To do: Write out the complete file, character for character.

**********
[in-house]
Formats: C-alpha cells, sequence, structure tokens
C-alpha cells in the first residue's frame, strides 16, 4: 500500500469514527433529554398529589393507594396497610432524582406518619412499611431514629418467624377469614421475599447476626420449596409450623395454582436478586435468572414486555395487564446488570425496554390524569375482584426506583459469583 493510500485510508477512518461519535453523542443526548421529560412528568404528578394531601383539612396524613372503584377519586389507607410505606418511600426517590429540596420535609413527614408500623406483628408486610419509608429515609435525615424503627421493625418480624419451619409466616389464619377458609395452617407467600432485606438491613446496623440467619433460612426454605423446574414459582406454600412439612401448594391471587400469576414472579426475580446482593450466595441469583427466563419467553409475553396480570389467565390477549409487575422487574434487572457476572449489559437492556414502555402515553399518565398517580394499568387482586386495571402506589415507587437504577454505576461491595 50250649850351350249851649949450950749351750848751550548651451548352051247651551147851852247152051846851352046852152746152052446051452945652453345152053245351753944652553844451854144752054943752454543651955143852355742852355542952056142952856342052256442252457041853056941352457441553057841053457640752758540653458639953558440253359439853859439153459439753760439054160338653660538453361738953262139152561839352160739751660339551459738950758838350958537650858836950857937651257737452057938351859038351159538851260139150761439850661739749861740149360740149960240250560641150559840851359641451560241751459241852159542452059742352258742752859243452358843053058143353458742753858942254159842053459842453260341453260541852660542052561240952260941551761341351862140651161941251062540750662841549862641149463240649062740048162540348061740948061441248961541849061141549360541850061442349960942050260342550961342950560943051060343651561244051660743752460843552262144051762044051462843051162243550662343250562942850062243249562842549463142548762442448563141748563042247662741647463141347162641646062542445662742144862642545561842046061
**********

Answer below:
[in-house]
Formats: C-alpha cells, sequence, structure tokens
C-alpha cells in the first residue's frame, strides 16, 4: 500500500469514527433529554398529589393507594396497610432524582406518619412499611431514629418467624377469614421475599447476626420449596409450623395454582436478586435468572414486555395487564446488570425496554390524569375482584426506583459469583 493510500485510508477512518461519535453523542443526548421529560412528568404528578394531601383539612396524613372503584377519586389507607410505606418511600426517590429540596420535609413527614408500623406483628408486610419509608429515609435525615424503627421493625418480624419451619409466616389464619377458609395452617407467600432485606438491613446496623440467619433460612426454605423446574414459582406454600412439612401448594391471587400469576414472579426475580446482593450466595441469583427466563419467553409475553396480570389467565390477549409487575422487574434487572457476572449489559437492556414502555402515553399518565398517580394499568387482586386495571402506589415507587437504577454505576461491595 50250649850351350249851649949450950749351750848751550548651451548352051247651551147851852247152051846851352046852152746152052446051452945652453345152053245351753944652553844451854144752054943752454543651955143852355742852355542952056142952856342052256442252457041853056941352457441553057841053457640752758540653458639953558440253359439853859439153459439753760439054160338653660538453361738953262139152561839352160739751660339551459738950758838350958537650858836950857937651257737452057938351859038351159538851260139150761439850661739749861740149360740149960240250560641150559840851359641451560241751459241852159542452059742352258742752859243452358843053058143353458742753858942254159842053459842453260341453260541852660542052561240952260941551761341351862140651161941251062540750662841549862641149463240649062740048162540348061740948061441248961541849061141549360541850061442349960942050260342550961342950560943051060343651561244051660743752460843552262144051762044051462843051162243550662343250562942850062243249562842549463142548762442448563141748563042247662741647463141347162641646062542445662742144862642545561842046061